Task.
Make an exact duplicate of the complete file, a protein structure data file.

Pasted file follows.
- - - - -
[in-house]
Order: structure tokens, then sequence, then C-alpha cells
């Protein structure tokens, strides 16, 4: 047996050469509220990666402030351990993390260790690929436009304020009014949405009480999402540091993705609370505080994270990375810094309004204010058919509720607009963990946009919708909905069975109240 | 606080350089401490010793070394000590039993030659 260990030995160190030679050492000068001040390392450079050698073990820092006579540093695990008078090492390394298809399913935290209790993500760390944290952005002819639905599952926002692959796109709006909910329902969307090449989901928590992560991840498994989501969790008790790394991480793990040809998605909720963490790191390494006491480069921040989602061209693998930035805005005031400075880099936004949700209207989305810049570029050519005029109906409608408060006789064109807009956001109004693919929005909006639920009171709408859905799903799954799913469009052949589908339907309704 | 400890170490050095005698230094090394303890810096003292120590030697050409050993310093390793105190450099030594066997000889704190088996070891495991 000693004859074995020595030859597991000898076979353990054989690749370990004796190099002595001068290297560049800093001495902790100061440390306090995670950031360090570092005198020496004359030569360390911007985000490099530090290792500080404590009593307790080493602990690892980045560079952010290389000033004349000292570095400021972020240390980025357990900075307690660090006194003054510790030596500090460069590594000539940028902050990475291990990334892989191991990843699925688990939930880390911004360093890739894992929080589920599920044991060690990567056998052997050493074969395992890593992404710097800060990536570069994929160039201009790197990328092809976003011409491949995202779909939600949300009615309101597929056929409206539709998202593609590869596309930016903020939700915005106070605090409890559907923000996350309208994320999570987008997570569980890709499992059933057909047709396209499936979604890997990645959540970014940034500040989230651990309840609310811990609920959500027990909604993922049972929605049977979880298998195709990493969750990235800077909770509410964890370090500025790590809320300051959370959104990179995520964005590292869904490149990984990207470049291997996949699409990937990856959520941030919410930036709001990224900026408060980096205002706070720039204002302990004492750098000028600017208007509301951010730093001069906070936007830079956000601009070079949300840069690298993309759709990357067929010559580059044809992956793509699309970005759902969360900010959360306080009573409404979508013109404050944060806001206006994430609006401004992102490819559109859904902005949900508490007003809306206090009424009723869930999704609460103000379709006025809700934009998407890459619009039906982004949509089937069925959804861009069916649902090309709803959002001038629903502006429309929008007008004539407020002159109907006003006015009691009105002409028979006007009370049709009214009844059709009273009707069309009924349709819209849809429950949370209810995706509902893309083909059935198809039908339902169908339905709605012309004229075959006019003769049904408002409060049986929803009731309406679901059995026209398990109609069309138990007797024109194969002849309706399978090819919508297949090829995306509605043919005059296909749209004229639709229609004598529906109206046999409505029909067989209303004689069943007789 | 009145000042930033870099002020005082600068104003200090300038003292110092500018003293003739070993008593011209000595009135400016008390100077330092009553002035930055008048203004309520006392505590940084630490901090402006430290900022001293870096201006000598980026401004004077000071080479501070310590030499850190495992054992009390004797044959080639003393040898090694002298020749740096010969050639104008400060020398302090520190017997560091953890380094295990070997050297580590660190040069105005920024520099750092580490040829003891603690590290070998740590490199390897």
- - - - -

[in-house]
Order: structure tokens, then sequence, then C-alpha cells
């Protein structure tokens, strides 16, 4: 047996050469509220990666402030351990993390260790690929436009304020009014949405009480999402540091993705609370505080994270990375810094309004204010058919509720607009963990946009919708909905069975109240 | 606080350089401490010793070394000590039993030659 260990030995160190030679050492000068001040390392450079050698073990820092006579540093695990008078090492390394298809399913935290209790993500760390944290952005002819639905599952926002692959796109709006909910329902969307090449989901928590992560991840498994989501969790008790790394991480793990040809998605909720963490790191390494006491480069921040989602061209693998930035805005005031400075880099936004949700209207989305810049570029050519005029109906409608408060006789064109807009956001109004693919929005909006639920009171709408859905799903799954799913469009052949589908339907309704 | 400890170490050095005698230094090394303890810096003292120590030697050409050993310093390793105190450099030594066997000889704190088996070891495991 000693004859074995020595030859597991000898076979353990054989690749370990004796190099002595001068290297560049800093001495902790100061440390306090995670950031360090570092005198020496004359030569360390911007985000490099530090290792500080404590009593307790080493602990690892980045560079952010290389000033004349000292570095400021972020240390980025357990900075307690660090006194003054510790030596500090460069590594000539940028902050990475291990990334892989191991990843699925688990939930880390911004360093890739894992929080589920599920044991060690990567056998052997050493074969395992890593992404710097800060990536570069994929160039201009790197990328092809976003011409491949995202779909939600949300009615309101597929056929409206539709998202593609590869596309930016903020939700915005106070605090409890559907923000996350309208994320999570987008997570569980890709499992059933057909047709396209499936979604890997990645959540970014940034500040989230651990309840609310811990609920959500027990909604993922049972929605049977979880298998195709990493969750990235800077909770509410964890370090500025790590809320300051959370959104990179995520964005590292869904490149990984990207470049291997996949699409990937990856959520941030919410930036709001990224900026408060980096205002706070720039204002302990004492750098000028600017208007509301951010730093001069906070936007830079956000601009070079949300840069690298993309759709990357067929010559580059044809992956793509699309970005759902969360900010959360306080009573409404979508013109404050944060806001206006994430609006401004992102490819559109859904902005949900508490007003809306206090009424009723869930999704609460103000379709006025809700934009998407890459619009039906982004949509089937069925959804861009069916649902090309709803959002001038629903502006429309929008007008004539407020002159109907006003006015009691009105002409028979006007009370049709009214009844059709009273009707069309009924349709819209849809429950949370209810995706509902893309083909059935198809039908339902169908339905709605012309004229075959006019003769049904408002409060049986929803009731309406679901059995026209398990109609069309138990007797024109194969002849309706399978090819919508297949090829995306509605043919005059296909749209004229639709229609004598529906109206046999409505029909067989209303004689069943007789 | 009145000042930033870099002020005082600068104003200090300038003292110092500018003293003739070993008593011209000595009135400016008390100077330092009553002035930055008048203004309520006392505590940084630490901090402006430290900022001293870096201006000598980026401004004077000071080479501070310590030499850190495992054992009390004797044959080639003393040898090694002298020749740096010969050639104008400060020398302090520190017997560091953890380094295990070997050297580590660190040069105005920024520099750092580490040829003891603690590290070998740590490199390897």